Figure 4. Metabolic pathways commonly modulated by BPA 10−6M and E2 10−9M exposure. Reactions and metabolites belonging to both the BPA 10−6M and E2 10−9M metabolic sub-networks are represented. Reactions are represented by rectangles and metabolites by circles. Metabolites identified as discriminant in the BPA 10−6M (resp. E2 10−9M) group compared to the control group according to the PLS-DA model are colored in green (resp. purple). Metabolites identified as discriminant in the both BPA 10−6M and E2 10−9M groups are colored in orange. Reactions corresponding to biologically non-relevant paths between metabolites were filtered out. For clarity, substrates and products of the reactions, not specifically belonging to the BPA 10−6M and E2 10−9M metabolic sub-networks, are not represented. The whole list of reaction and metabolite names is presented in Supplemental Table 3.

Finally, with the aim to explore the specific effects of BPA, we subtracted from the BPA network the part shared with E2. In accordance with the metabolomic data that evidenced isoleucine and leucine as specifically discriminant in BPA-exposed groups (but not in E2 exposed groups), these two amino acids were highlighted as major endogenous metabolites modulated by BPA in the BPA-specific subnetwork. Network reconstruction also identified some intermediates in the metabolism of leucine and isoleucine, namely isovaleryl CoA and methylbutanoyl-CoA, that are therefore likely to be specifically modulated by BPA exposure.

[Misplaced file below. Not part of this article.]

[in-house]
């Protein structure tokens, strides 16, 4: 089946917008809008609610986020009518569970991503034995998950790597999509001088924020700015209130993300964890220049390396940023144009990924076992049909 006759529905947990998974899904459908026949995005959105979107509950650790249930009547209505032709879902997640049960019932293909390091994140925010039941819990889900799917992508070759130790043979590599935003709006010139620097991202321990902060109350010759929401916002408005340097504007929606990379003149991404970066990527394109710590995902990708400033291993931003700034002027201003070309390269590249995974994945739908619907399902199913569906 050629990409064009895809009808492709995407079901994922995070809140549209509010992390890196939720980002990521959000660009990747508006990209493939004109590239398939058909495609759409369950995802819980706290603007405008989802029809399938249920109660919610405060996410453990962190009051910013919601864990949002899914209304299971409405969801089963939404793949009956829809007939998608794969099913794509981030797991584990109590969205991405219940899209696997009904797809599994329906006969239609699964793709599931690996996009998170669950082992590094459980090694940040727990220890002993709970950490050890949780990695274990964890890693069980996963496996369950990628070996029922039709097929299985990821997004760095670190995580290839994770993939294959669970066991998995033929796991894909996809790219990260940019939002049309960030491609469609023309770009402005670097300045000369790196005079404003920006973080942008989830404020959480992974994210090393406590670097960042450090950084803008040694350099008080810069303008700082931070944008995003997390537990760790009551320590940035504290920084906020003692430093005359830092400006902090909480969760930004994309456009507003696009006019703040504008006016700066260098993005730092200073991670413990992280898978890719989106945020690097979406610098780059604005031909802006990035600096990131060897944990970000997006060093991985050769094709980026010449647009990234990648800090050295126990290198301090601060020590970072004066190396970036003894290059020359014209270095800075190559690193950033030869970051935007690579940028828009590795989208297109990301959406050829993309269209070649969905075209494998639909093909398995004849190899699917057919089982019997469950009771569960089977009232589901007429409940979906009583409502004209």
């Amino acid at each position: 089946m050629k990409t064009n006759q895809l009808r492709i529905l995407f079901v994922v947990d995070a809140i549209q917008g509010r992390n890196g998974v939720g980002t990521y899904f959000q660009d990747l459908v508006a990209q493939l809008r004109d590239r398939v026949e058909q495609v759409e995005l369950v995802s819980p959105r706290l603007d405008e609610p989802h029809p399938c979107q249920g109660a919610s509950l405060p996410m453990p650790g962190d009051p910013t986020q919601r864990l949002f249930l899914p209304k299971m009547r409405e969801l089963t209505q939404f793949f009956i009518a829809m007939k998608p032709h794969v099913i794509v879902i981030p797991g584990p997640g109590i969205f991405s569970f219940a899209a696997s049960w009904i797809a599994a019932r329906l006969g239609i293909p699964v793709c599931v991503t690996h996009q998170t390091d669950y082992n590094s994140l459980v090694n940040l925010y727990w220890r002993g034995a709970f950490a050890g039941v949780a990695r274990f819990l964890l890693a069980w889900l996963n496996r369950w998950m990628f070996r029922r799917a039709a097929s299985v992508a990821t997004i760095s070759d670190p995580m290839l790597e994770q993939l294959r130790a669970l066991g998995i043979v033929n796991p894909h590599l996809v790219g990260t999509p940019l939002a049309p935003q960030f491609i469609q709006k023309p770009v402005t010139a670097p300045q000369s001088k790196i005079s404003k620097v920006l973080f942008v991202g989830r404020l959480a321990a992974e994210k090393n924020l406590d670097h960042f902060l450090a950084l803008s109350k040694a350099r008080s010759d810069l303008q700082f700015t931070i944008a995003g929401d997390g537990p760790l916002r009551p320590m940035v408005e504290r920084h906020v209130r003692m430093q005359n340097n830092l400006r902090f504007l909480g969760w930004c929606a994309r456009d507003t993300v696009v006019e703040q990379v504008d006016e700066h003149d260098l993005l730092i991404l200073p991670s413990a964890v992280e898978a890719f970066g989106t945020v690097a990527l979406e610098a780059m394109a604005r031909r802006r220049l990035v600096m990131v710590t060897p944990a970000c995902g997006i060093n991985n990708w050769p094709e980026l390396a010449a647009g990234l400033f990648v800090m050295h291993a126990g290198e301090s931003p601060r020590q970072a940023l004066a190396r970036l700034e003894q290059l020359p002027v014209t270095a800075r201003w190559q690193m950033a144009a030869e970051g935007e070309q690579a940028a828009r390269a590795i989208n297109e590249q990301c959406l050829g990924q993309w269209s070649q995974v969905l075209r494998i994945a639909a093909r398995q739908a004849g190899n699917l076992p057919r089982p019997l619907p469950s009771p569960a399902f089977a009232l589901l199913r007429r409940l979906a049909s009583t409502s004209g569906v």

In this study, we used a proton NMR global metabolomics approach, with no a priori, to compare the effects of a range of concentrations of E2 and BPA on a broadly used human hepatic cell line (HepG2). Then, we used bioinformatics (Metabolic Network modeling) methods to further investigate the biological pathways modulated by these estrogens: E2 as the reference hormone, and BPA as a model xeno-estrogen with well-documented endocrine disrupting properties, but also strongly suspected metabolic effects. Many EDCs with xeno-estrogenic properties can act as metabolic modulators (1, 33, 34). We previously demonstrated metabolic changes in the liver and brain of mice exposed during intra-utero development and lactation, to low doses of BPA (10). However, assessing the effects of EDCs using metabolomics approaches requires substantial resources, especially in vivo. The number of chemicals that need to be assessed as regards their potential to induce metabolic changes, and the necessity to comply with the “Three Rs” (3Rs) guiding principles for more ethical use of animals in testing, require developing alternative in vitro bioassays, preferably based on human models. The implementation of metabolomics and bioinformatics on the bases of in vitro bioassays first needs to be validated with model molecules. It also opens the road for a better understanding of the mechanisms of action of EDCs. These approaches should be as sensitive and relevant as possible to further examine the reliability of biomarkers of effects of EDCs. Experiments carried out to seek for these biomarkers should also link to low, environmentally relevant, exposure levels of EDCs in human body, as mentioned for xeno-estrogens by Wang et al. regarding BPA (35).